In about 30 days, pitchers and catchers will report for baseball spring training. In Kansas government, one program already has three strikes against it and should be called “out” for good. Here’s the back story.
For the better part of eight years, Kansas Secretary of State Kris Kobach has administered a multi-state system that claims to secure voting integrity. The program goes by the name of Interstate Voter Registration Crosscheck and involves 26 other states and a database of an estimated 100 million people. Unfortunately, this program has swung and missed three times.
Strike one for Crosscheck is security. People in Kansas have already had their personal data compromised by this program. The names, addresses, dates of birth and last four digits of the Social Security numbers of 1,400 Kansas voters were obtained by a liberal activist group in Chicago through a simple Freedom of Information Act request. In addition, several independent companies with expertise in data security have looked at the network and concluded it lacks basic safeguards, noting that even amateur hackers could get in with little trouble.
With a system this unsafe, our secretary of state’s office is no better than compromised credit bureau Equifax. It promises information on potential voter fraud, but in the process exposes Kansans and others to potential financial fraud, including identity theft.
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Strike two for Crosscheck is that the system is neither accurate nor effective. Because it only uses three pieces of data to identify matches, its hits are full of false positives, not double voting. In fact, the program’s own participation guide says just that. States, including Kansas, have to spend taxpayer money to investigate dual registrations, or they will be wrongly removing names from the voter rolls.
Crosscheck’s data is also misleading. In 2012 and 2014, Crosscheck sent Iowa officials information on about 240,000 voter registrations that shared a name and a date of birth with a voter in another state. But under detailed investigation, researchers from four universities found only six names where it appeared the same person was registered and voted in two different states — just six matches out of 240,000 cases.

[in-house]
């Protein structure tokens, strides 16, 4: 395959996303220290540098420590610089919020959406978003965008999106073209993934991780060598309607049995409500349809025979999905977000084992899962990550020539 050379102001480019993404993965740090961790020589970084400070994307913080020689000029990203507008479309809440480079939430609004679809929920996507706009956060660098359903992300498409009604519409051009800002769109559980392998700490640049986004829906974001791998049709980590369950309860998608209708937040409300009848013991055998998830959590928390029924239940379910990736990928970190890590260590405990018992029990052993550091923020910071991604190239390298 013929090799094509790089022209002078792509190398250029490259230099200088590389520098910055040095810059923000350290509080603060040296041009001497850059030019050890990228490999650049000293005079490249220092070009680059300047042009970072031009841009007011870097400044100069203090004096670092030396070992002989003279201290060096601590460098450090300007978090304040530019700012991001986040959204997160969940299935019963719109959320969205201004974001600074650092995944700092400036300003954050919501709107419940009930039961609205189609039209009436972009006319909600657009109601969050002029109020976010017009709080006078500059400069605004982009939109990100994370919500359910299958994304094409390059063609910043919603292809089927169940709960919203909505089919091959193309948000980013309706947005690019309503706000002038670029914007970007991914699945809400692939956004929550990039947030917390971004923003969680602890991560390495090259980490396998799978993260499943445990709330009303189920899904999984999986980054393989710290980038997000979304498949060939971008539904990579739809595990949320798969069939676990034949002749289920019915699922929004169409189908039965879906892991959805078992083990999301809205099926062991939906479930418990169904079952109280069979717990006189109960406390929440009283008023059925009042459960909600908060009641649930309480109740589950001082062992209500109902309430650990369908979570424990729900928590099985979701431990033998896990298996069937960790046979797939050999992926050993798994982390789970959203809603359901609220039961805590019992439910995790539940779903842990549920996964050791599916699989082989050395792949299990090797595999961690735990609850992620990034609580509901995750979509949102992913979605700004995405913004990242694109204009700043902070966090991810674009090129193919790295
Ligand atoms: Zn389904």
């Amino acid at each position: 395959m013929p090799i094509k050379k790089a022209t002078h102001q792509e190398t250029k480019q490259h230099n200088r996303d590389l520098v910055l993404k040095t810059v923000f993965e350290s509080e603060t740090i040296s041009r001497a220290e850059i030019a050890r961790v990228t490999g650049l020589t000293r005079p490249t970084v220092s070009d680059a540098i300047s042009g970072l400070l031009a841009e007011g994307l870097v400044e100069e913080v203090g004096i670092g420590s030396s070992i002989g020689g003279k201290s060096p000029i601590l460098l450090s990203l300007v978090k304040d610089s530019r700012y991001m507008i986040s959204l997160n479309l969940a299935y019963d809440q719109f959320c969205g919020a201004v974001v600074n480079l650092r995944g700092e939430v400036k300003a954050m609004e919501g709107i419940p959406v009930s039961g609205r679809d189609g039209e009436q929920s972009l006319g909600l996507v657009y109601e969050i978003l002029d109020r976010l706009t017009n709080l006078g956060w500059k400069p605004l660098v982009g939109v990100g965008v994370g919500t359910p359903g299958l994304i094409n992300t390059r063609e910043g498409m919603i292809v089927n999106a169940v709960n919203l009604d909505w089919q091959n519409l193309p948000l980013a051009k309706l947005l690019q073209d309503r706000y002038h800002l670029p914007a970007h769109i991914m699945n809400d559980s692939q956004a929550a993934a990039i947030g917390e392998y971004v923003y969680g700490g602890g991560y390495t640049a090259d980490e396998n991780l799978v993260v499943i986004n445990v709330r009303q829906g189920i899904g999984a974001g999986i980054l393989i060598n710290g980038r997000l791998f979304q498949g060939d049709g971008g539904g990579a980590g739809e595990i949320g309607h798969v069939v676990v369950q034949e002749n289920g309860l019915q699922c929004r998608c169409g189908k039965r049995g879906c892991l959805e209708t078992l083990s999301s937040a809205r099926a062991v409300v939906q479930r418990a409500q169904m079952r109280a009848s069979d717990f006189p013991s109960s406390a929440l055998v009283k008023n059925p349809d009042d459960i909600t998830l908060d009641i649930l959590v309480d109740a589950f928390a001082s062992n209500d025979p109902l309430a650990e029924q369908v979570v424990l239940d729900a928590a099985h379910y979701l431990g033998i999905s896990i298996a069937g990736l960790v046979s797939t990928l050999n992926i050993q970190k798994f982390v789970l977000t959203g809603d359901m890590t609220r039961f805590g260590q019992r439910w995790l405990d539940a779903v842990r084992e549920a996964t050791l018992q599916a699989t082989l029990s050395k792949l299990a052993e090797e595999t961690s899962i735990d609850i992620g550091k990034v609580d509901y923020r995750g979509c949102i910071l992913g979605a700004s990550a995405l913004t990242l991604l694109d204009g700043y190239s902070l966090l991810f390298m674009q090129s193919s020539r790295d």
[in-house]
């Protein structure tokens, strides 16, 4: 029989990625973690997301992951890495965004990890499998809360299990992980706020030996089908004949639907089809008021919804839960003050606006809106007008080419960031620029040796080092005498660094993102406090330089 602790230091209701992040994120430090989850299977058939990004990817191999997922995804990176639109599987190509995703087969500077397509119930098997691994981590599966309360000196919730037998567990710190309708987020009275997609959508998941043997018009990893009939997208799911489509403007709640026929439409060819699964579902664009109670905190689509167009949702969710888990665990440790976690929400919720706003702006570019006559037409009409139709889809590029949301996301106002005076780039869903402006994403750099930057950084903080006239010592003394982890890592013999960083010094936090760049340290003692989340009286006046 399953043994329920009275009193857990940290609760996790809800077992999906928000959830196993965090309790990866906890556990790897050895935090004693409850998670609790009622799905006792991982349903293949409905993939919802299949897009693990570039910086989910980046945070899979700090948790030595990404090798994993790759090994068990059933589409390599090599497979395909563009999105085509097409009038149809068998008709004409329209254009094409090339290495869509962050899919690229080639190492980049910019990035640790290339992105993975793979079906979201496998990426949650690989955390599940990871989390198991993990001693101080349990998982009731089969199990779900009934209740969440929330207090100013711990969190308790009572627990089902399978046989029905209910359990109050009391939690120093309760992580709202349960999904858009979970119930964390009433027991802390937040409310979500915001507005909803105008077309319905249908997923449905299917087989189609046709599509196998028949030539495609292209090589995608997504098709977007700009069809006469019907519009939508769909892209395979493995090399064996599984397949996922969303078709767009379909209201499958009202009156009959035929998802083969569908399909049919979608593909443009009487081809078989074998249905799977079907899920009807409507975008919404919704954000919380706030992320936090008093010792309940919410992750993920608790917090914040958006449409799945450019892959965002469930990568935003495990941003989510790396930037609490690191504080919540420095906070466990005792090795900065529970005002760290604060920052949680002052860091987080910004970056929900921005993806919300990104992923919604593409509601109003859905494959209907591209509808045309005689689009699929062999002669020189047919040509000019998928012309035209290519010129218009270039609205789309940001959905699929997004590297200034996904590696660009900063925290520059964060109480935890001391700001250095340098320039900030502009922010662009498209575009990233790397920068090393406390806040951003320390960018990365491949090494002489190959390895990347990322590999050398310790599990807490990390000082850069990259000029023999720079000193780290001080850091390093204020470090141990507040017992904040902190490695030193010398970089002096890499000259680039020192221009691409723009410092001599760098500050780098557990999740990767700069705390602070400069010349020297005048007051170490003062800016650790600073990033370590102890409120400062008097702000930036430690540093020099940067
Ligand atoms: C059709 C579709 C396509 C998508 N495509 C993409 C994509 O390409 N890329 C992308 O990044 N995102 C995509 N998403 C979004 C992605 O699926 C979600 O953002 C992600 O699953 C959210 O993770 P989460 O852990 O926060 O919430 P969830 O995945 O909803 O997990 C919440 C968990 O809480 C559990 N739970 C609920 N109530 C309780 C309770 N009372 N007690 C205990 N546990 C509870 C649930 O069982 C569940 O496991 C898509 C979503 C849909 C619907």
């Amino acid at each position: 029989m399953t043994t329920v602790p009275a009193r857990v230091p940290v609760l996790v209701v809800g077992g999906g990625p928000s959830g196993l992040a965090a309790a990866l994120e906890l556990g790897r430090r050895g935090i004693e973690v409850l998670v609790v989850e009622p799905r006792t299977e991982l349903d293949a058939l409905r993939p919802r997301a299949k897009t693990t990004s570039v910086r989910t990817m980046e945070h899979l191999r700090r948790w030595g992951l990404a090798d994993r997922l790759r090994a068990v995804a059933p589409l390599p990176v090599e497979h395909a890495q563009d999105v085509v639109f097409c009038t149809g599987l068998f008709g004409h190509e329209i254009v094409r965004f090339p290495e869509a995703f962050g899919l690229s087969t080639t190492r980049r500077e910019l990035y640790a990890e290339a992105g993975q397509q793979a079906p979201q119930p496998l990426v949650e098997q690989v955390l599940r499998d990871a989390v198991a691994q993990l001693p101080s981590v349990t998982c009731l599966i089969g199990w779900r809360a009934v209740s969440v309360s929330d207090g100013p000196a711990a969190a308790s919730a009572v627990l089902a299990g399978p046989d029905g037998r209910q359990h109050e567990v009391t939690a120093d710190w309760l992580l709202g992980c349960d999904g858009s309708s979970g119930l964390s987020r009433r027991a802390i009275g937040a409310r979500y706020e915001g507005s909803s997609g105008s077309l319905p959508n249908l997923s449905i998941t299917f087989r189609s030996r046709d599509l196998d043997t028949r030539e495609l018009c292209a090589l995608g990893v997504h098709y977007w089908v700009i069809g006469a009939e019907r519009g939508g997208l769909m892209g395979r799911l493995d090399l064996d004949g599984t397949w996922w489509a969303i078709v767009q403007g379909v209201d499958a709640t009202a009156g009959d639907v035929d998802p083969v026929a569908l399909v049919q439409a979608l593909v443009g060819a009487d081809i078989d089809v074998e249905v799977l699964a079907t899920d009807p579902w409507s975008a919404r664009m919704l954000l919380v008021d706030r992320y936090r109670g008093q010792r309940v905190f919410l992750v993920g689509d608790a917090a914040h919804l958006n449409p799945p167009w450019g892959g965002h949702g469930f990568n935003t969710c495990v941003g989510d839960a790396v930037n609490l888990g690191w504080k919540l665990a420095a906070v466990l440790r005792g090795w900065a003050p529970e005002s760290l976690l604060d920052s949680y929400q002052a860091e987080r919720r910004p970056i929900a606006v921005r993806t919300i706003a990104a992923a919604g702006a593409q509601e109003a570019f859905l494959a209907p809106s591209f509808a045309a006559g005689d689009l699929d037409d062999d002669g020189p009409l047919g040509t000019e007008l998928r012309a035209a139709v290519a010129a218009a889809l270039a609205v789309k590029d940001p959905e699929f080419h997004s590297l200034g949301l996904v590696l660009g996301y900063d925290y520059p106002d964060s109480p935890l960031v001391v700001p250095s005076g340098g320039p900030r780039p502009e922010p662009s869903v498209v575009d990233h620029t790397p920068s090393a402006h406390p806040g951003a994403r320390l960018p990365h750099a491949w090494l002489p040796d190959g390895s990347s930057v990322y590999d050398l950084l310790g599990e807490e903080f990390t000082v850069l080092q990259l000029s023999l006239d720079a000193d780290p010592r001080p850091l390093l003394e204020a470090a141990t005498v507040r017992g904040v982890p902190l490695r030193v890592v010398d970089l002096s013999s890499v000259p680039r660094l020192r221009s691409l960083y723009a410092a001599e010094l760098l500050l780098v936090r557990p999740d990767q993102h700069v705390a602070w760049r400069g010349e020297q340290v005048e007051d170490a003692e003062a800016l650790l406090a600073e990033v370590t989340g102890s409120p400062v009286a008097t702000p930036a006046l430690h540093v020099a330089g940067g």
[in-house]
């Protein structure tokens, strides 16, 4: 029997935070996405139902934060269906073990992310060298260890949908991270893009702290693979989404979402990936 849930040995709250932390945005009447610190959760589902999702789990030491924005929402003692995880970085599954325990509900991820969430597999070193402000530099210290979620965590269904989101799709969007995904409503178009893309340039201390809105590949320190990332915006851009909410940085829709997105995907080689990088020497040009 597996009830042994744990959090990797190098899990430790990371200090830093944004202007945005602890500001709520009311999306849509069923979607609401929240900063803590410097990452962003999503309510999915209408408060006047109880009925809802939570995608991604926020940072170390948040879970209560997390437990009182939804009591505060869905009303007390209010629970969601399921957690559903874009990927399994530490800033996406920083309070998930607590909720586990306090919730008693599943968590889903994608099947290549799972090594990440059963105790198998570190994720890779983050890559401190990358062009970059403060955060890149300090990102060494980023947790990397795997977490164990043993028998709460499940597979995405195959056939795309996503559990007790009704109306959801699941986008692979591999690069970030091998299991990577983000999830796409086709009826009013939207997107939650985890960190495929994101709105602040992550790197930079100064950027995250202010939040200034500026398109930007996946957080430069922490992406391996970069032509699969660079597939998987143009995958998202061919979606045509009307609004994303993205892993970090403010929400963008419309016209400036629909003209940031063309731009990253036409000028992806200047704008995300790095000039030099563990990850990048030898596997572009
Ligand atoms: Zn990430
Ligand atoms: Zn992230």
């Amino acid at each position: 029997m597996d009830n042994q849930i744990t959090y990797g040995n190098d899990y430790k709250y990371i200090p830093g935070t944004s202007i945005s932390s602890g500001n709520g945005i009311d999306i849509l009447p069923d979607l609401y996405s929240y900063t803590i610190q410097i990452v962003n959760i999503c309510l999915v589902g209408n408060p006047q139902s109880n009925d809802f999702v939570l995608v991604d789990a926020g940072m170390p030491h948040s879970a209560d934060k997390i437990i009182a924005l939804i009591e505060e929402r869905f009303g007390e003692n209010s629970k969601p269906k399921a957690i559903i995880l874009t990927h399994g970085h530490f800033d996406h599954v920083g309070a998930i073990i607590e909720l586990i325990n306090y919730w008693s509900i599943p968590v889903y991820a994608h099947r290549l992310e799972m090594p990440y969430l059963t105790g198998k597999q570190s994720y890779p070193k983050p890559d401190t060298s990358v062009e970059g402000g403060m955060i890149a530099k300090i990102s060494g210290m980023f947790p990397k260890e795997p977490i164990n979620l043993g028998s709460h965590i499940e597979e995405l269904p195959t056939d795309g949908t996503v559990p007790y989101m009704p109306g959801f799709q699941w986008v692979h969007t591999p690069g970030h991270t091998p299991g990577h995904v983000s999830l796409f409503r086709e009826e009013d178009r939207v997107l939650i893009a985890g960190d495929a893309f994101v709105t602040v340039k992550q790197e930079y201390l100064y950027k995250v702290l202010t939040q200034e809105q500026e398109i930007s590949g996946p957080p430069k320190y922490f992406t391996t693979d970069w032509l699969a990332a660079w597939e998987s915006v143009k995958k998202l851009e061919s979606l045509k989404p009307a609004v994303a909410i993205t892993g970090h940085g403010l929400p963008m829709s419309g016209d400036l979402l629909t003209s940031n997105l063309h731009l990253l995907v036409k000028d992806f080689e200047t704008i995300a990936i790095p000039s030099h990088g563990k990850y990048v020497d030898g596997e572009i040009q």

Given this ridiculously high error rate, it is no wonder that Florida, Washington and Oregon no longer use the program. Other states are now actively questioning the system’s value.
The third strike for Crosscheck is its cost. Maintaining and updating a database of an estimated 100 million names takes time and money. Yet we have little or no information on the overall cost of the Crosscheck program, and why Kansas taxpayers are paying for a service that 26 other states get to use for free.
The Crosscheck database may be located physically in Arkansas, but the program is administered and supervised by the Kansas secretary of state’s office. Who is responsible for administration of this database in the secretary of state’s office? Where is the cost information for this activity listed in state budget documents?
Legally, this potentially puts taxpayers at risk, exposing them to liability if state government discloses information improperly.
This is the kind of basic cost and personnel information Kansans should have access to, but don’t as of now. Kansas taxpayers should not be funding or participating in a program that is the source of this kind of false and misleading data, especially when better and more cost-effective alternatives exist.
Just last week President Donald Trump shut down his Presidential Advisory Commission on Election Integrity and sent it back to the dugout.
Kansas should follow Trump’s lead. If Kobach won’t end his essentially hitless Crosscheck program, then our state legislators should.
Three strikes is an out in baseball. It should be the same in state government.
Jim Barnett, a Republican, is a candidate for Kansas governor. He and his wife Rosie live in Topeka, where he is a practicing physician.